High oleic soybean oil demand makes a difference in price - Indiana Corn and Soy

High oleic soybean oil demand makes a difference in price

High oleic soybean oil expands uses for U.S.-grown soybeans, which gives soybean farmers more demand for their products. Mike Beard chose to devote a portion of his soybean acres to high oleic soybean varieties because he’s excited about growing demand for the oil.

Frankfort, Ind., farmer Mike Beard considers several factors
before deciding what crops to grow each spring.

“More uses for our oil means a more valuable market for our soybeans,” said Beard, a soy checkoff farmer-leader
from Frankfort, Ind. “We have the opportunity to gain back some of the 4 billion pounds of oil demand that we lost
to alternative oil sources when the government required trans-fat labeling.”

The United Soybean Board has promoted high oleic soybeans to Midwest farmers as a premium product.

High oleic soybean oil is used in commercial kitchens and bakeries because it is heat-tolerant and shelf-stable without modification. Therefore, it can be used without creating trans fats. It’s also lower in saturated fats than other similar oils.

Restaurants like using soybean oil for frying because it doesn’t break down like other oils and it has the neutral
flavor cooks want. Companies that make products like Nestle’s Coffee-Mate choose the oil to increase stability without adding trans fats. The same features that make high oleic a good choice for restaurants – heat tolerance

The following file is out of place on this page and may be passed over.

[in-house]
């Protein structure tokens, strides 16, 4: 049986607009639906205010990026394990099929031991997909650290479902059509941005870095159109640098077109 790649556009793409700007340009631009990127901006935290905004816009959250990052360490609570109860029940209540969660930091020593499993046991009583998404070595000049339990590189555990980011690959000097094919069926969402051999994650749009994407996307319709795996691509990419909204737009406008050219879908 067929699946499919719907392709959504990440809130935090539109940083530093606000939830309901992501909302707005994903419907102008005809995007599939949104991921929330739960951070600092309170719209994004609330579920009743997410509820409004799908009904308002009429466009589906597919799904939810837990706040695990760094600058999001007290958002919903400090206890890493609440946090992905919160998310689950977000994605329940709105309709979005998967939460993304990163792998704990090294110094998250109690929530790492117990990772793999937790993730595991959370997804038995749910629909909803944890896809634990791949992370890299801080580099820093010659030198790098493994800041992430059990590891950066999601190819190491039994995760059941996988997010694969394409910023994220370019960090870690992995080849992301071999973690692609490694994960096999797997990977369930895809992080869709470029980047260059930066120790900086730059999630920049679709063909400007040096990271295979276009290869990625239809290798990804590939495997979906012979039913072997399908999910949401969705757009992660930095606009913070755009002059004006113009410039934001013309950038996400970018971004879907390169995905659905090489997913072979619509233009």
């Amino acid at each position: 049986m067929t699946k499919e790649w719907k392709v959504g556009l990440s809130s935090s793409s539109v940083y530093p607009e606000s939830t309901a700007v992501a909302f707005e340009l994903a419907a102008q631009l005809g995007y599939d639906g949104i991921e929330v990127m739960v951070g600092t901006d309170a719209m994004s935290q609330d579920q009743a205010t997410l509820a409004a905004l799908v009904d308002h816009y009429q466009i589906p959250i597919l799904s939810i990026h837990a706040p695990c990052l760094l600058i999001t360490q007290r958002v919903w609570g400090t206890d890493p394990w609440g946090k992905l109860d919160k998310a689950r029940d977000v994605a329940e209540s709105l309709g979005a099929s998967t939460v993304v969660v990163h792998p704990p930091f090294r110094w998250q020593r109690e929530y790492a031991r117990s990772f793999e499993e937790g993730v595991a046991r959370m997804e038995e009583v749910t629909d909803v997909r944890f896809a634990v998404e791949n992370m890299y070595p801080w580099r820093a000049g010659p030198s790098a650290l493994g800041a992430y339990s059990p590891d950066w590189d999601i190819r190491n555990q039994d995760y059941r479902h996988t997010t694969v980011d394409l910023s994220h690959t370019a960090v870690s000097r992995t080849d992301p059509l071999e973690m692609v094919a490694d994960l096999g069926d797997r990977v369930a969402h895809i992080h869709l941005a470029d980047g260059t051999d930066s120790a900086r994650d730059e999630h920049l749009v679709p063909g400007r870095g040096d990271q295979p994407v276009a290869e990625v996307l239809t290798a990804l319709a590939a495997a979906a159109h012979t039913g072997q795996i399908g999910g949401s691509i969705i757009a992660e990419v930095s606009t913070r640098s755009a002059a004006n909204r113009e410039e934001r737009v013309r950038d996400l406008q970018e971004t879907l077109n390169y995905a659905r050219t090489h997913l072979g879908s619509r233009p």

and stability – make it attractive for industrial applications, too.

“There are high expectations for high oleic in the industrial market,” Beard said. “High oleic soybean oil can replace petroleum in lubricants and synthetic motor oil. That could be quite a market for high oleic.”

To meet the growing demand for high oleic soybean oil, more farmers have to choose to plant high oleic soybean varieties. Beard says the outlook for farmers is good, too.

“You know, not all soybeans yield exactly the same, and high oleic yields right along with the upper tier of
production from commodity beans,” he said. “I had the opportunity to purchase high-yielding varieties in my desired maturity group at planting, and I’m excited about the possibilities that high oleic soybeans afford us as an industry.”

A main benefit for high oleic soybeans for farmers is the added premium for growing them. During the last two years, premiums have been $1.25 per bushel. For the 2023 crop, they are around $2.20 per bushel.

High oleic soybean acres topped 800,000 in 2022 but are expected to climb to 1.2 million in 2023. Farmers can
capitalize on this demand by securing contracts soon. Farmers can learn how to secure contracts for high oleic soybean production and the premiums that come with them by visiting www.unitedsoybean.org

“This is a great opportunity for farmers to add value to their land,” said John Motter, USB Past Chair and an Ohio
farmer who started growing high oleic soybeans in 2011. “It’s an attractive way for a farmer to make additional revenue, ensuring reliability to meet customer demand and furthering the reputation of U.S. Soy.”

RELATED

ARTICLES

INDIANA SOYBEAN ALLIANCE

INDIANA CORN MARKETING COUNCIL

INDIANA CORN GROWERS ASSOCIATION

Powered by Lapero